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In a nutshell: The overall results of a recent survey from law firm Heidrick & Struggles and the INSEAD Corporate Governance Centre, revealed a clear disconnect between what board members say about the importance of climate change to their companies and what the boards actually do.

The Numbers:

  • 75 percent of directors across 301 board members in 43 countries stated that climate change was an important consideration to their companies’ strategic success.
  • A similar share (72 percent) of board members said they were confident their firms will meet their climate goals.
  • However, one out of every two board members (50 percent) surveyed expressed concerns with the level of reporting they receive on climate change progress.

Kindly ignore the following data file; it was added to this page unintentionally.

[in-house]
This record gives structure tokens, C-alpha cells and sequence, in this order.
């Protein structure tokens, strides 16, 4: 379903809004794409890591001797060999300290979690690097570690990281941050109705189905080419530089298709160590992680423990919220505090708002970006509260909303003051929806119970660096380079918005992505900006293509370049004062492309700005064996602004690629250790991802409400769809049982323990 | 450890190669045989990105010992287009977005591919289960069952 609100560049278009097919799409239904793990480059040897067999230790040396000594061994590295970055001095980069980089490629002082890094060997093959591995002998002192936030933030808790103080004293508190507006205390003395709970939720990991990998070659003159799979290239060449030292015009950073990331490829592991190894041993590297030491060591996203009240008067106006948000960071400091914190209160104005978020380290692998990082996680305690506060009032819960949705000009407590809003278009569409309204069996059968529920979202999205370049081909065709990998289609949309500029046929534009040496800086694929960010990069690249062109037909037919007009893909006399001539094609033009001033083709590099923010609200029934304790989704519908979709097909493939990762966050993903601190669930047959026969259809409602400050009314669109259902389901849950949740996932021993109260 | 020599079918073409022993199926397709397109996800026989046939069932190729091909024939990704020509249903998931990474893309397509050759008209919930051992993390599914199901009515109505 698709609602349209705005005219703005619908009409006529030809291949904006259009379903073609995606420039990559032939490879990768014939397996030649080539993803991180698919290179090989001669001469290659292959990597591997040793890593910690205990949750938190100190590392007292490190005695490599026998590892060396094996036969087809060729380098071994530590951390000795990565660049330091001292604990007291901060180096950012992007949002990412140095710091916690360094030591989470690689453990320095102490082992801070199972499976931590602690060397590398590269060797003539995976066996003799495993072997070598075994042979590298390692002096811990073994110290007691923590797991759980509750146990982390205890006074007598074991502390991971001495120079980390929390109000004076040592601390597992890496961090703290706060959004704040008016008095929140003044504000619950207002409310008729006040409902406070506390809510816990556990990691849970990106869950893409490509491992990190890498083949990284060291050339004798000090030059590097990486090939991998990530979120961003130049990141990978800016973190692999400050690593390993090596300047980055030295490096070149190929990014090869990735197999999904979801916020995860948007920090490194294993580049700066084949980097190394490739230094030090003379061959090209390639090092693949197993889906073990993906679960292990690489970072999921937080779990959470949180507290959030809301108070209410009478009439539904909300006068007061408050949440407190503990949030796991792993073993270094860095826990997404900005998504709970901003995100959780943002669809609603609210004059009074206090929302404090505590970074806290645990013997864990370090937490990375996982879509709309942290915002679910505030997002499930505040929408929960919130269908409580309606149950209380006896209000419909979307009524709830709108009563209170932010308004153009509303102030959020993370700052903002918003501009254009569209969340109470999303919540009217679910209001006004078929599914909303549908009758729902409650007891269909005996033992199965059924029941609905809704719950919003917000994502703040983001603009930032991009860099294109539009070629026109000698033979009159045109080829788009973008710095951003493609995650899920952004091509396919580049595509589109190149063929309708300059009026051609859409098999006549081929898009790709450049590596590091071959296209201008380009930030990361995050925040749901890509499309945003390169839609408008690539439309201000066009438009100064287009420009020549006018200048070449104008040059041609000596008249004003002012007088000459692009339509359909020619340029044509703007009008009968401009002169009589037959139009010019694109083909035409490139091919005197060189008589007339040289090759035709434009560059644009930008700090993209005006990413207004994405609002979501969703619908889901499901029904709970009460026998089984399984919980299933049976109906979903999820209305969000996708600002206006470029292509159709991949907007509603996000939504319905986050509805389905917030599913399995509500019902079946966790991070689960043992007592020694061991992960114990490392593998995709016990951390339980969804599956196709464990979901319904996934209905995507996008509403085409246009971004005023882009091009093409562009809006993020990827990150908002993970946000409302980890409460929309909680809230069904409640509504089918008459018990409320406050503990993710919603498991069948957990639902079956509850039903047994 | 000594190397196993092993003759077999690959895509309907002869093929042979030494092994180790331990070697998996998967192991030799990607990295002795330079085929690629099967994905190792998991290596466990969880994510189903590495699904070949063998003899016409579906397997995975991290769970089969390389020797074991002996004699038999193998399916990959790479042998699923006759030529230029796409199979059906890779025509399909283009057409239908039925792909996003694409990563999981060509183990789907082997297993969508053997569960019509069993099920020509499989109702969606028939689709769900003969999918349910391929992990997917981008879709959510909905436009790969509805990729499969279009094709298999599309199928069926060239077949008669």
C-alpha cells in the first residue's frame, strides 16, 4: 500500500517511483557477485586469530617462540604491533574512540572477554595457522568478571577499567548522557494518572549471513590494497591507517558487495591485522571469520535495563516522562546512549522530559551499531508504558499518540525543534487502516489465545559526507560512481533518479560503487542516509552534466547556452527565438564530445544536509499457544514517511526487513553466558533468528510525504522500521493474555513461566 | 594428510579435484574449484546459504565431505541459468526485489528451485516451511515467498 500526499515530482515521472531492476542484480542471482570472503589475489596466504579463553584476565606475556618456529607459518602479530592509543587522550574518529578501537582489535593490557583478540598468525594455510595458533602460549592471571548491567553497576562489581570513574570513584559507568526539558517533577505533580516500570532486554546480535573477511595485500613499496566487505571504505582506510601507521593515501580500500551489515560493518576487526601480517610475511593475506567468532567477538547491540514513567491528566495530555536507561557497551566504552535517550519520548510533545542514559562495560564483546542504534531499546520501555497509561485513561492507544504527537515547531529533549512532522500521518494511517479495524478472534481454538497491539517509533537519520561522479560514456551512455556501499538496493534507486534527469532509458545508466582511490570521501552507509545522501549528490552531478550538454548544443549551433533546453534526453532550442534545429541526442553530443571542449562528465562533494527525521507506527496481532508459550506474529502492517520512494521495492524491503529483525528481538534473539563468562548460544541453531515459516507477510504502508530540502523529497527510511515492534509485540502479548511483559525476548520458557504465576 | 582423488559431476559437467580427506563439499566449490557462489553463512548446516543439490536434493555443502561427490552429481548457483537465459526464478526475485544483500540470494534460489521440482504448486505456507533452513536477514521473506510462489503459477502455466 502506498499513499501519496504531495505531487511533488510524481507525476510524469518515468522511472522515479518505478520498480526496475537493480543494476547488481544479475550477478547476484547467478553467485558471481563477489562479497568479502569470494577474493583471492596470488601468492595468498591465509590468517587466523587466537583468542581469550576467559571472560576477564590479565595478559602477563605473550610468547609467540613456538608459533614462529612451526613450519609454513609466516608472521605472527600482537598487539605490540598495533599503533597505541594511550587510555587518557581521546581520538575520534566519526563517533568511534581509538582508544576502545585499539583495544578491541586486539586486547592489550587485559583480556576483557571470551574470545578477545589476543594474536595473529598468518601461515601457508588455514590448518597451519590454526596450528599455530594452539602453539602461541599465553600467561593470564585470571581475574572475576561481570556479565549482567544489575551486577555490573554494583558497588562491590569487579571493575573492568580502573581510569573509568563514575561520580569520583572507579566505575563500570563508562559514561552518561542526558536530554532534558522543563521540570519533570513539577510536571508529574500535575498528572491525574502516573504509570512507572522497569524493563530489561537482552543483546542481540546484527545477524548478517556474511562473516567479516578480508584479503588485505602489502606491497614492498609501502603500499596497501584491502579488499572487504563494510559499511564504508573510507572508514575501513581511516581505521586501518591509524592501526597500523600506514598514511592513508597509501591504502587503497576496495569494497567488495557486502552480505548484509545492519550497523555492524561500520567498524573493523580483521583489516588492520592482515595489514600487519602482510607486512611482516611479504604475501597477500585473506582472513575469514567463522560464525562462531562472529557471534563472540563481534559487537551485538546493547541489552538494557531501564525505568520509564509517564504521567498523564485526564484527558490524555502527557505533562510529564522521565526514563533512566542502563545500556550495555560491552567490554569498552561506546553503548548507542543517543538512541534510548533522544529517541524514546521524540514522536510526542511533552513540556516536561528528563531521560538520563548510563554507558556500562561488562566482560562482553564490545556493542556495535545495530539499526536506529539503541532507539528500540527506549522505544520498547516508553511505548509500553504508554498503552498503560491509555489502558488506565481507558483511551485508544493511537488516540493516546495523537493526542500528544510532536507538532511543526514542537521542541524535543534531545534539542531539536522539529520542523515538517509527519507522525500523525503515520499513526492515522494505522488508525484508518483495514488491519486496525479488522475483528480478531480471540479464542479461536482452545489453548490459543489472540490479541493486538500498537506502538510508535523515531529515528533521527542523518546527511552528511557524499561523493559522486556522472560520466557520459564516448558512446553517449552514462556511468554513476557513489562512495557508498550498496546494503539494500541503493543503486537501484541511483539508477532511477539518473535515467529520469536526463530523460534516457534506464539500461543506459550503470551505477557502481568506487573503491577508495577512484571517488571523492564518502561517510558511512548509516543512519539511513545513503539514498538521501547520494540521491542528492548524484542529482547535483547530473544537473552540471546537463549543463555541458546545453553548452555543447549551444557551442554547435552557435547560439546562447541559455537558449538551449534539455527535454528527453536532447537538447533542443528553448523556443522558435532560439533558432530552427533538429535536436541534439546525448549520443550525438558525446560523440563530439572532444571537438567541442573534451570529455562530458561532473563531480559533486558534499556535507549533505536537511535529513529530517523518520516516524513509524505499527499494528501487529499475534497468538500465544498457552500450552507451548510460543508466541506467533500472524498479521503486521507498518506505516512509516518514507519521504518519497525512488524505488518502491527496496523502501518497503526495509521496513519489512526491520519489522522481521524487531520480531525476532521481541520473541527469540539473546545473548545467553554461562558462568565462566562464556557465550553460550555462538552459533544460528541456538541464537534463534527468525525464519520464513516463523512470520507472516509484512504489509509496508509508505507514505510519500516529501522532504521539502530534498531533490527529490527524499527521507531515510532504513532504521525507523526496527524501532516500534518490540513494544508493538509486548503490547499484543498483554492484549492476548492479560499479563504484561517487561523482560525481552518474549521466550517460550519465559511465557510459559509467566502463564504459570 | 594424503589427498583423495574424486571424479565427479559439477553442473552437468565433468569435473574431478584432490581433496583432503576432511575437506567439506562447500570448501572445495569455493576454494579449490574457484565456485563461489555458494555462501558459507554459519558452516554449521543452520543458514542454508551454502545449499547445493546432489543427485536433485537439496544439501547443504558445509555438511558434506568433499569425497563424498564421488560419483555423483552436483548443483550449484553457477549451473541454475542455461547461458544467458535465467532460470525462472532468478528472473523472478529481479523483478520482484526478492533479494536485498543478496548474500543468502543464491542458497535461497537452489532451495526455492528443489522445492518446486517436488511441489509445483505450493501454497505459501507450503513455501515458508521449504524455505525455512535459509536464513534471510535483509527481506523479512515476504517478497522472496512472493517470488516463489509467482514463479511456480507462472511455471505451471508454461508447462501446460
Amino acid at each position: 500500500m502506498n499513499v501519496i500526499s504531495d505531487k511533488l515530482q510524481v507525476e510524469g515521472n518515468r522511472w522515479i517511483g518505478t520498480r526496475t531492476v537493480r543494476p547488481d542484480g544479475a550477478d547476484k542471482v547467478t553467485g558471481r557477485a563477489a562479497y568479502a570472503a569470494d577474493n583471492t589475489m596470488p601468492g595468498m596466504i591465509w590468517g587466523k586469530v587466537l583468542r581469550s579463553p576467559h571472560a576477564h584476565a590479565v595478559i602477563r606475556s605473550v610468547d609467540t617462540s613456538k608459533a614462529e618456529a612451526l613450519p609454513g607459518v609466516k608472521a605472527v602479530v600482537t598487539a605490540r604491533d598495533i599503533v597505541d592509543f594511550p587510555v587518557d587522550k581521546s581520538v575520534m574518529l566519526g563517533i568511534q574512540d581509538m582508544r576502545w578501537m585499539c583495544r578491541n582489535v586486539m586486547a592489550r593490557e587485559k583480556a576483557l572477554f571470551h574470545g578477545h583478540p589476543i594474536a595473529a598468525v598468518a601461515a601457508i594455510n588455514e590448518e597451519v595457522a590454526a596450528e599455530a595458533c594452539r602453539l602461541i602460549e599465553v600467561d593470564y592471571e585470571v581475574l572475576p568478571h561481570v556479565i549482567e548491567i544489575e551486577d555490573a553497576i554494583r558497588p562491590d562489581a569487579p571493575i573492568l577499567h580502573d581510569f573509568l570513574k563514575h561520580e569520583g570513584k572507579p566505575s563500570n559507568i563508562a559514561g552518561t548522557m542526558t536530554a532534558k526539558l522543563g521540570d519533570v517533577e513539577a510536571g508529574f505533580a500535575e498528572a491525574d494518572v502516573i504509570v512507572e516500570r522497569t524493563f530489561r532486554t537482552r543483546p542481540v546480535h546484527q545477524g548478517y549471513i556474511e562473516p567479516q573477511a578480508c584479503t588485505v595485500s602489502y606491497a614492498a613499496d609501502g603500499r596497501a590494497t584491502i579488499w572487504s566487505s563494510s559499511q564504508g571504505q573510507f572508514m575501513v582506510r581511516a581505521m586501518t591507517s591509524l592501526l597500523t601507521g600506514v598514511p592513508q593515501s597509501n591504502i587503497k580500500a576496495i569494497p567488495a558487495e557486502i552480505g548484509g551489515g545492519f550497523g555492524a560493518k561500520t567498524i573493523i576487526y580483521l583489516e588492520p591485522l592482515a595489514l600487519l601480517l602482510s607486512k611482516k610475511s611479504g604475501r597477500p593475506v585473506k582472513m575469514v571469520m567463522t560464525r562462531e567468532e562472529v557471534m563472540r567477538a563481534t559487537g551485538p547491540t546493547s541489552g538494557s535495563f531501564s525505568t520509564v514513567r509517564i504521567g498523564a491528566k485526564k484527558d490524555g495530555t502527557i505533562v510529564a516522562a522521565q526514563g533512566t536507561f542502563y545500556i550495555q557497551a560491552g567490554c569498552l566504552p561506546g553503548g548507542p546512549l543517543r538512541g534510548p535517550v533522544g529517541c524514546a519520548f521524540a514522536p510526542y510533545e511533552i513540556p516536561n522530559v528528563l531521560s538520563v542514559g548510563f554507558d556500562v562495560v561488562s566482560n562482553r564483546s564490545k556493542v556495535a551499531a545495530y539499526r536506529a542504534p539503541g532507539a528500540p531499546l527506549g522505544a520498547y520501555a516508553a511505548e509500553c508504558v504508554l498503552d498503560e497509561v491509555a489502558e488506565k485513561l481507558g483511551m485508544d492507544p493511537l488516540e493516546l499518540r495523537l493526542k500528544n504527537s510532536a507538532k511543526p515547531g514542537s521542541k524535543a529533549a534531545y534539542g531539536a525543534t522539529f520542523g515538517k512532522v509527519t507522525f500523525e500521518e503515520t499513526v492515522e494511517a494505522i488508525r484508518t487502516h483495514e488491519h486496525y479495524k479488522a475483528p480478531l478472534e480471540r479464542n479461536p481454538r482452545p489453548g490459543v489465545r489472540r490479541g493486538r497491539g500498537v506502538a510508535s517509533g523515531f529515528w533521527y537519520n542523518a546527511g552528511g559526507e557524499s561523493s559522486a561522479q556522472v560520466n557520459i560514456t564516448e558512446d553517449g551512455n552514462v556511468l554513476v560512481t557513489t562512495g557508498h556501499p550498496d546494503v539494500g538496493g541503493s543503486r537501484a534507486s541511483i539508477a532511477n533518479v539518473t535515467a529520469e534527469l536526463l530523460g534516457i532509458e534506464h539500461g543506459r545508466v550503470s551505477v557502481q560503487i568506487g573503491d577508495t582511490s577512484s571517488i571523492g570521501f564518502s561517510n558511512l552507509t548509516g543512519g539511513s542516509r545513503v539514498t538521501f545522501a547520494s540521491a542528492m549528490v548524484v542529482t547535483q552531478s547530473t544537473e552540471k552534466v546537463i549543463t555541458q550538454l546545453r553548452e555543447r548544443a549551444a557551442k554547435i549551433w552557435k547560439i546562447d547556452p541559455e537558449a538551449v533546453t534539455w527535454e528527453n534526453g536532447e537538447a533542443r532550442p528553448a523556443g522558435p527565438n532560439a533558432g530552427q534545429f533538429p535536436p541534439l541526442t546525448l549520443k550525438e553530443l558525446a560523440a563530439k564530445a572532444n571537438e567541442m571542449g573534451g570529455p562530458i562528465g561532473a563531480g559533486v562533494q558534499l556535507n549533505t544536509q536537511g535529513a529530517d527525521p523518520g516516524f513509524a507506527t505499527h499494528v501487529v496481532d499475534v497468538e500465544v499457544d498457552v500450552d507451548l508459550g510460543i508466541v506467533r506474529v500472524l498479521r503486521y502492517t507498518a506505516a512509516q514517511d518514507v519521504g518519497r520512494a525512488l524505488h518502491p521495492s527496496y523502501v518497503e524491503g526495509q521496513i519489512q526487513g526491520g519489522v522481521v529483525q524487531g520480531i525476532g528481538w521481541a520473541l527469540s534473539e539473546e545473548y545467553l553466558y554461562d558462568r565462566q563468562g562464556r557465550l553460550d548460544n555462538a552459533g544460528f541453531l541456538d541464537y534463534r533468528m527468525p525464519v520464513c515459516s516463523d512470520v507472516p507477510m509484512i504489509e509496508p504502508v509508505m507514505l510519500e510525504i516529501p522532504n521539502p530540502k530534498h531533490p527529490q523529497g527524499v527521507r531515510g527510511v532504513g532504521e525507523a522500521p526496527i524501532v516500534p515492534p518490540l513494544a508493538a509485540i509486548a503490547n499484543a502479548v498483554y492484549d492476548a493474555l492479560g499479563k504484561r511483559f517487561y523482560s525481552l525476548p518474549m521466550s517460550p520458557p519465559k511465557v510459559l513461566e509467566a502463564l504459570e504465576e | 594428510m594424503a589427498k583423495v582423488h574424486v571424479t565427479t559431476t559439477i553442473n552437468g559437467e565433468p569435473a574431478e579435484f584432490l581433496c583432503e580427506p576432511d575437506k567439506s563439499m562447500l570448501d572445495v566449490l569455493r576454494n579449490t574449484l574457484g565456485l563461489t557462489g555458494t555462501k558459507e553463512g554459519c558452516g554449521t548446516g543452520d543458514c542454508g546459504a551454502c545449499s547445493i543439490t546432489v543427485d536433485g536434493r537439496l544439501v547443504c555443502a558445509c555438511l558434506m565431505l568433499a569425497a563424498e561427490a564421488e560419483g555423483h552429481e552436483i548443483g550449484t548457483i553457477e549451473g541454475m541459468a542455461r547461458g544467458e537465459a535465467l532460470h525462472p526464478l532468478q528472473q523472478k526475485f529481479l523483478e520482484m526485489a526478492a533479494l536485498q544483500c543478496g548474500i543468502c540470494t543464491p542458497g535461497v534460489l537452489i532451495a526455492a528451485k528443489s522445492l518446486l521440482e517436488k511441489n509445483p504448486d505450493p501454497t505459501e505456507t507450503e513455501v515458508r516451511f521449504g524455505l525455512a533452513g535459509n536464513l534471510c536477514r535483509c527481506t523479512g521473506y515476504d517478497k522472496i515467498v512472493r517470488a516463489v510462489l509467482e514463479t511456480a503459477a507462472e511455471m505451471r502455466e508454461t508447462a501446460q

• More than two-thirds (69 percent) indicated climate change knowledge is not a formal requirement for joining their board, and climate change knowledge is not included in their board’s competency matrix.

Tell me more:

“As companies continue to evolve their ESG efforts — marked by real shifts in priorities in this pandemic era — boards whose primary focus is enforcing good corporate governance must lead on climate change,” said Louis Besland, partner in Heidrick & Struggles’ London and Paris offices. “Regulatory and other pressures are converging to influence access to capital, as insurers, investors and lenders are increasingly requiring ESG disclosure that mirrors financial reporting to secure funding.”

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